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Mythical Beasts, Lotus Blossoms, and Bamboo: Examining the evidence for Chinese Porcelain in Virginia

Author(s): Suzanne Findlen Hood

Year: 2013

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Summary

From its first introduction into Western homes, Chinese porcelain held mystique and value. Treasured for translucency and decoration, porcelain crossed the Atlantic with the first settlers at Jamestown who brought with them wine cups and other pieces of Chinese porcelain as symbols of the society they had left behind. These commodities were signs of the wealth and status of those who owned them. Chinese porcelain continued to represent these qualities into the eighteenth century, even as it became more widely available to American colonists; it constitutes one of the largest groups of artifacts recovered from archaeological sites in Tidewater Virginia. It played an influential role in the lives of eighteenth-century Virginians.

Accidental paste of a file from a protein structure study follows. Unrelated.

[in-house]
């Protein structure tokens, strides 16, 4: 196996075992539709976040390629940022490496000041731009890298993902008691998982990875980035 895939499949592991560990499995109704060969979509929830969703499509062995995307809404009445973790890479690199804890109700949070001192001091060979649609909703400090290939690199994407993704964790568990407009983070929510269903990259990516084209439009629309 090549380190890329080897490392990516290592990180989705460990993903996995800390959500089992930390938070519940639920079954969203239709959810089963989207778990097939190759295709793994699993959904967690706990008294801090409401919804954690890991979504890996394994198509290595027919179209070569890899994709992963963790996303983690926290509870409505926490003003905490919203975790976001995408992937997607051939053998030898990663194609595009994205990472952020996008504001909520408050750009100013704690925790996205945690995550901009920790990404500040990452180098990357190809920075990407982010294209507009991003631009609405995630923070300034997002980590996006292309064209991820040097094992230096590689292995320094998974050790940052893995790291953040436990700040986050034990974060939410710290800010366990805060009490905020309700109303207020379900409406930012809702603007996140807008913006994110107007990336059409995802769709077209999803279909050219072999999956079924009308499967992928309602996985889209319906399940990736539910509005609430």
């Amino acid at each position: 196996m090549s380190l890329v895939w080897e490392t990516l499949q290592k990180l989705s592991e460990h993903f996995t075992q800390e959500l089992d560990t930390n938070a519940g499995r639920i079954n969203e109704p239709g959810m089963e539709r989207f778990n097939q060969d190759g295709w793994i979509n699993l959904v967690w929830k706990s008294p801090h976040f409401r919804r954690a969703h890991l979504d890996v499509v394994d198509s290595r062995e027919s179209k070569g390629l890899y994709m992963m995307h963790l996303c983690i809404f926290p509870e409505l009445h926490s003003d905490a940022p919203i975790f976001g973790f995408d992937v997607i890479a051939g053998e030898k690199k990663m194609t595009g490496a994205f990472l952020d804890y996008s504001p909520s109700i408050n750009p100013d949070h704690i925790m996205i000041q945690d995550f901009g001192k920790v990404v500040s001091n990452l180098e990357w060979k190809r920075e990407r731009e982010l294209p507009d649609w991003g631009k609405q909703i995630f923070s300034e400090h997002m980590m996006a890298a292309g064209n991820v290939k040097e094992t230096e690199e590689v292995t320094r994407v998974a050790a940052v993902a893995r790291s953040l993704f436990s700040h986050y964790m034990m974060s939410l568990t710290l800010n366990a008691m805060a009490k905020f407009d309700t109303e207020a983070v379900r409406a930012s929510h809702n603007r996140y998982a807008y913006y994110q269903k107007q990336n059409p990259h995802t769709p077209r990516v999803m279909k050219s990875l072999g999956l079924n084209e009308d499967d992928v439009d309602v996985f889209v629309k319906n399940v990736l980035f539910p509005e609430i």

This paper will highlight how the archaeological evidence brings complexity and nuance to the curatorial understanding of the Chinese porcelain that was present in eighteenth-century Virginia and how a decorative arts perspective can broaden the stories archaeology can tell. 


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Cite this Record

Mythical Beasts, Lotus Blossoms, and Bamboo: Examining the evidence for Chinese Porcelain in Virginia. Suzanne Findlen Hood. Presented at Society for Historical Archaeology, Leicester, England, U.K. 2013 ( tDAR id: 428695)


Keywords


Spatial Coverage

min long: -129.199; min lat: 24.495 ; max long: -66.973; max lat: 49.359 ;

Record Identifiers

PaperId(s): 203

Arizona State University The Andrew W. Mellon Foundation National Science Foundation National Endowment for the Humanities Society for American Archaeology Archaeological Institute of America